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Adaptive communication receivers

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1 Author(s)

This paper describes the results of an investigation of some communication receivers whose response to an input signal changes in a manner determined by the input signal. The problem considered is the design of a communication receiver to receive a message which is coded into M fixed unknown signal waveforms and transmitted through a noisy channel. An optimal (minimum probability of error at each time interval) receiver is derived which has an exponentially growing structure. It requires (M - 1)M^{n-1} subsystems to receive the n th message symbol. The derivation suggests forms of adaptive receivers which need a more practical amount of equipment to implement, which we call the gremlin and the decision-directed adaptive receiver. The gremlin receiver is a taught-learning machine since, after it makes a decision, a gremlin tells it what the correct decision was. The decision-directed receiver is a self-taught learning machine, using its own output instead of a gremlin's. It is shown that the gremlin receiver converges to a matched filter for the unknown signal and that, in any practical case, the decision-directed receiver performs almost as well. Finally, some results of an experimental simulation of the decision-directed receiver are presented. A plot of the relative frequency of error vs. time is given for a number of different signal-to-noise ratio's (SNR's).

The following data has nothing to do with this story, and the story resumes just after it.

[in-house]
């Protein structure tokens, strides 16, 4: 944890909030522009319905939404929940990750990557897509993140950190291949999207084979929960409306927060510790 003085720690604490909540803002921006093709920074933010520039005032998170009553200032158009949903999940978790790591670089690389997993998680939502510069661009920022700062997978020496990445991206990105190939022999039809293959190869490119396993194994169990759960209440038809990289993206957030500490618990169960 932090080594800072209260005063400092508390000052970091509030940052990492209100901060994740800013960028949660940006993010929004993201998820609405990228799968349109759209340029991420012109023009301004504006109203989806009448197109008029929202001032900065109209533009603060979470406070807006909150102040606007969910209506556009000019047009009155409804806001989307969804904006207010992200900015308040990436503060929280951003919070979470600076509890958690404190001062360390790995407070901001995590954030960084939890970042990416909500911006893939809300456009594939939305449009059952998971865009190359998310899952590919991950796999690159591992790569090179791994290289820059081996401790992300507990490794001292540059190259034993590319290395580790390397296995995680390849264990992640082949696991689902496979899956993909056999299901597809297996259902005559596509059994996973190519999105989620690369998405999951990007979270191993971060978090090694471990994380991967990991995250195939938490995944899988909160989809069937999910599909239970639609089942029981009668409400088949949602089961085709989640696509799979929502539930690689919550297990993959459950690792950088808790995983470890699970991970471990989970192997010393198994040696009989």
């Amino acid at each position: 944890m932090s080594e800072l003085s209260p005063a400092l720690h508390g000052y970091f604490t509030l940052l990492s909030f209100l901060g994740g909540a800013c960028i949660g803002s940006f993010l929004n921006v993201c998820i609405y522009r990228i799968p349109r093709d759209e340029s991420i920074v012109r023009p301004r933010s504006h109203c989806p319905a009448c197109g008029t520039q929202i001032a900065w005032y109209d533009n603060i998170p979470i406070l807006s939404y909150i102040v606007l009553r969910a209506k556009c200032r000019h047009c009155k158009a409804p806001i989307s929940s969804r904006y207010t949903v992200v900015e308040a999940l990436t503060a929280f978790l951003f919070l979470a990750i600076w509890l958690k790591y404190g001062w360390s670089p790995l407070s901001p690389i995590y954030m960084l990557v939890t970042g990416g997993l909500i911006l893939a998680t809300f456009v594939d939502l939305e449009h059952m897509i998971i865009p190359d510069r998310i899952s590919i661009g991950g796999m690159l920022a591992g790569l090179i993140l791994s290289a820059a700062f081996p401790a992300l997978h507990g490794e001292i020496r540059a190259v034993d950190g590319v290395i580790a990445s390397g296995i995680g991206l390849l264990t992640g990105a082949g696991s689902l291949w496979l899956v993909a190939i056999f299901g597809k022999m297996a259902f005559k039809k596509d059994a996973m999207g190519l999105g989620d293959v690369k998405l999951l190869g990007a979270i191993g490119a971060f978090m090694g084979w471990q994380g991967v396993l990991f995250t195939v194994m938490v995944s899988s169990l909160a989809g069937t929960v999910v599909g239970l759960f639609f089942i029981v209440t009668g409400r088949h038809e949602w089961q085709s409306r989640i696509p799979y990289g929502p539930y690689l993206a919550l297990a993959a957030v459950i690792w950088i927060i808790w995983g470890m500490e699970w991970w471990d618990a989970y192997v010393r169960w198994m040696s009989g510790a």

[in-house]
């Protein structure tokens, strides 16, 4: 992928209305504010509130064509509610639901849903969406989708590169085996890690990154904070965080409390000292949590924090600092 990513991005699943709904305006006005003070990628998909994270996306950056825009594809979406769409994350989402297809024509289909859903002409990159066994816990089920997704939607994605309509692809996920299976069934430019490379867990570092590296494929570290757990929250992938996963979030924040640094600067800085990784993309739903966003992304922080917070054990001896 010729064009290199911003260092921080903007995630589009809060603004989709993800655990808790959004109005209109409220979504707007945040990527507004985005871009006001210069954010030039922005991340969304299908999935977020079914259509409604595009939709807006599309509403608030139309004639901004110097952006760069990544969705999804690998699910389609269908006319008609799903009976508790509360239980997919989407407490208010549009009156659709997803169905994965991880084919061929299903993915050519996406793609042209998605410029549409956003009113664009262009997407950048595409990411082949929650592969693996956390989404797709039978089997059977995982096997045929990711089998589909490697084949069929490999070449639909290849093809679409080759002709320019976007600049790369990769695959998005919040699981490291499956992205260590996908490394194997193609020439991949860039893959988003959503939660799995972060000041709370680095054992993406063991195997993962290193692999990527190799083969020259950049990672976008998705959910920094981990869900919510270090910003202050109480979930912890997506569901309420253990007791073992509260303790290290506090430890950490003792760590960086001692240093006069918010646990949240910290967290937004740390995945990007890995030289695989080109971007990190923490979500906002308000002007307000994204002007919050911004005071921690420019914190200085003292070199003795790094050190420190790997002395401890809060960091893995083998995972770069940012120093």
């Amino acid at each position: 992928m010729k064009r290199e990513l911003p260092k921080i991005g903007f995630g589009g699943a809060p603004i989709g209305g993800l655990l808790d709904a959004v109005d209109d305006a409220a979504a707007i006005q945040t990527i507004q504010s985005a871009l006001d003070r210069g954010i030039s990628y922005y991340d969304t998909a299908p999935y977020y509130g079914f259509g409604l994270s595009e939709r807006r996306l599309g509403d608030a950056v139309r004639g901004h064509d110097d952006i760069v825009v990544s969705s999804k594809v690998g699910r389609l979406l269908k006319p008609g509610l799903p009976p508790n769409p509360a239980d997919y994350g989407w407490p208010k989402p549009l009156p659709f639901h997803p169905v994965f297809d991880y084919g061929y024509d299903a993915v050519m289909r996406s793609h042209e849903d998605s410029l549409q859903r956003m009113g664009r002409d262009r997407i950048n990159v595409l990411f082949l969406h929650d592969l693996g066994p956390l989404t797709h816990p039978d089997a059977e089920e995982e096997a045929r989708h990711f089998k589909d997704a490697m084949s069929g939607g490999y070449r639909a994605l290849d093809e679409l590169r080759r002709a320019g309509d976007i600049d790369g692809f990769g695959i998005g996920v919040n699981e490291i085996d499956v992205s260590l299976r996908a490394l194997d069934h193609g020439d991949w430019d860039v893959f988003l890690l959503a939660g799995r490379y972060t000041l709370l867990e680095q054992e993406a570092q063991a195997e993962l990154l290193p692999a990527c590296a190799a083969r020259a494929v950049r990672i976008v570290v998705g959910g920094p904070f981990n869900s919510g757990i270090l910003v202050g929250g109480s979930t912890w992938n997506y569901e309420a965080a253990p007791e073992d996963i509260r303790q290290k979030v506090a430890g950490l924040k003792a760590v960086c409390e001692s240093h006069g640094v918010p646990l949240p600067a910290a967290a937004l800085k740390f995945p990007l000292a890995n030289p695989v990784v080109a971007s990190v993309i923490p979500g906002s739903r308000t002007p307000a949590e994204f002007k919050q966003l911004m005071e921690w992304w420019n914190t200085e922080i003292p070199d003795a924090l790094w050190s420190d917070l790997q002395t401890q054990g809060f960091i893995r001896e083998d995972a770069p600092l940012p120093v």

Published in:

IEEE Transactions on Information Theory  (Volume:11 ,  Issue: 2 )